Amy Holmes | Bio
So, now we know. President Obama's mentions of Rush Limbaugh are no accident. Democratic strategists have discovered that Rush has low approval ratings with the general public. So they have devised a strategy to paint Republicans with the Rush brush in order to marginalize conservatism and the Republican Party. In the nineties, they demonized Newt. Now, they're after Rush. And the media is happily going along, as it so often does.
Back in December, while the Republican Party had not one, but two, highly qualified and widely respected African-Americans running for its chairmanship, the media chose instead to focus on the juvenile antics of Chip Saltsman and his Christmas CD. Show after show featured outraged democratic strategists attacking the Republican Party because of one man's lapse of judgment. And conservative after conservative was called on to defend or attack the hapless politician. When Republicans then elected former lieutenant governor Michael Steele to lead the party, it was treated as a non-event. Michael Steele's election as the first African-American RNC chairman received a fraction of the airtime that was devoted to the CD circus, and none of the reverence that has greeted Pres. Barack Obama at every turn of his political career. The media slid right by without a reflective pause, let alone gushing profiles and heroic magazine covers.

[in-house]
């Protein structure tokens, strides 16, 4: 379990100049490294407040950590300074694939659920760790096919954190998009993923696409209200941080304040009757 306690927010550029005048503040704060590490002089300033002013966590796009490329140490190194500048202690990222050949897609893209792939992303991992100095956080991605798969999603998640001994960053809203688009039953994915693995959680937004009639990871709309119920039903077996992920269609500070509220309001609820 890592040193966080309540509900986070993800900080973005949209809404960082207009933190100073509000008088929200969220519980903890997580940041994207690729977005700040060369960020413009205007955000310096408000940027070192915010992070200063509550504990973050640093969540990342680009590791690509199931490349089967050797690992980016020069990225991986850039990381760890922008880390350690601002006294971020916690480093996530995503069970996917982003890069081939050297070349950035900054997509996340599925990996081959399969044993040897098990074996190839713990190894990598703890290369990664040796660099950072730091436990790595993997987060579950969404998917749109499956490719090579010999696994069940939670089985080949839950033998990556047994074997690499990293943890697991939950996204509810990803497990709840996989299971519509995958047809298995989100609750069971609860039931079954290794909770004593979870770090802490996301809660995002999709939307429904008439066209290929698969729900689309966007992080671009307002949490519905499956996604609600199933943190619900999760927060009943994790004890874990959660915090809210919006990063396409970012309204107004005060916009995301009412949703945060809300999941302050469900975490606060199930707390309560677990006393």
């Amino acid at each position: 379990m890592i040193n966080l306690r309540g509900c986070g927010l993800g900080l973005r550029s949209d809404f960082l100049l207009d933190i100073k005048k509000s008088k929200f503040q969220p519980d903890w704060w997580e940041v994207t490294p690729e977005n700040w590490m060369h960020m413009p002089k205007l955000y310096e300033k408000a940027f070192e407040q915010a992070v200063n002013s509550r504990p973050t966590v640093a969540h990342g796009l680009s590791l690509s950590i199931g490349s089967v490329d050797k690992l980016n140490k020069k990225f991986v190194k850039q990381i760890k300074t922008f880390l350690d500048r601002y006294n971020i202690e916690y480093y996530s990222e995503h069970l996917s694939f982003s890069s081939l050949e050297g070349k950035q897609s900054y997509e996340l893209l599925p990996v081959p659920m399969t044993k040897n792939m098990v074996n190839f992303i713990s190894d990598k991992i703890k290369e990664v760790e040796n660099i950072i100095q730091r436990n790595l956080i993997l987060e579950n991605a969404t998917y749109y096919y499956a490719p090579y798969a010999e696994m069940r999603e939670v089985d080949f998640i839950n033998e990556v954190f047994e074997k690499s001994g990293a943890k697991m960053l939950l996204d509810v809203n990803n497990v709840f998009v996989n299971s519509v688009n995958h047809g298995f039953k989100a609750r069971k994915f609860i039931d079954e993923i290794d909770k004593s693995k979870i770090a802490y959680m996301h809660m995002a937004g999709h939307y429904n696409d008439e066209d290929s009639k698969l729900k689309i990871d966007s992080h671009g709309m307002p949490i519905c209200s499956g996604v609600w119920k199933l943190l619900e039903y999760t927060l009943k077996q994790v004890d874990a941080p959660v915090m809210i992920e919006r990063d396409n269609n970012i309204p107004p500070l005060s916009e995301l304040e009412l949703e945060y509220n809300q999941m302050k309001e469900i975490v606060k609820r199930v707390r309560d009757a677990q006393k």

And, once again, the media is back to the old storyline as typified by a cynical op-ed in the Washington Post by Pres. Obama’s former campaign manager David Plouffe titled, "The Minority Leader Limbaugh (link below)." In it, Plouffe calls Eric Cantor, the popularly elected and highly talented Virginia congressman, a Limbaugh ventriloquist. Why? Well, a lot of statistics are thrown around in the piece, but the real reason is because the young, handsome, Jewish American politician is a threat. He undermines the Democratic caricature of conservatives as "angry, middle aged, white males" with "angry, middle aged ideas." Indeed, young voters might look up and see a new and diverse generation of Republican leaders who, to use a popular liberal phrase, "look like us." Can't have that! So, Cantor has to be marginalized and Limbaugh touted as the true leader of the Republican party.
Imagine, for a moment, if George W. Bush and his chief of staff had made coordinated and concerted attacks on Michael Moore, and suggested that the colorful left wing fulminator - not Nancy Pelosi or Harry Reid - was the "true intellectual force" behind the Democratic party. Imagine the howls of protest. And, undoubtedly, the media would have focused on the propriety of a Commander-in-Chief and his advisers wasting time and political breath on an entertainer. And yet we have President Obama and his hammer, Rahm Emanuel, doing just that in a time of war and economic crisis, and the story is about... Republicans!
Was there a scuffle between Michael Steele and Rush Limbaugh? Sure. Does it make for great TV? Yes. There's a reason Rush has 20 million or so listeners. But does it really deserve hours of air time? And can it really be true that the only entertaining intramural disputes are on the right?
Democrats have found their foil. And Rush is happy to play along. But should the media be quite so pliant and willing to play along, too? I'm still waiting for those gushing profiles and magazine covers on the "The New Republican Party!" I don't recommend anyone hold their breath.
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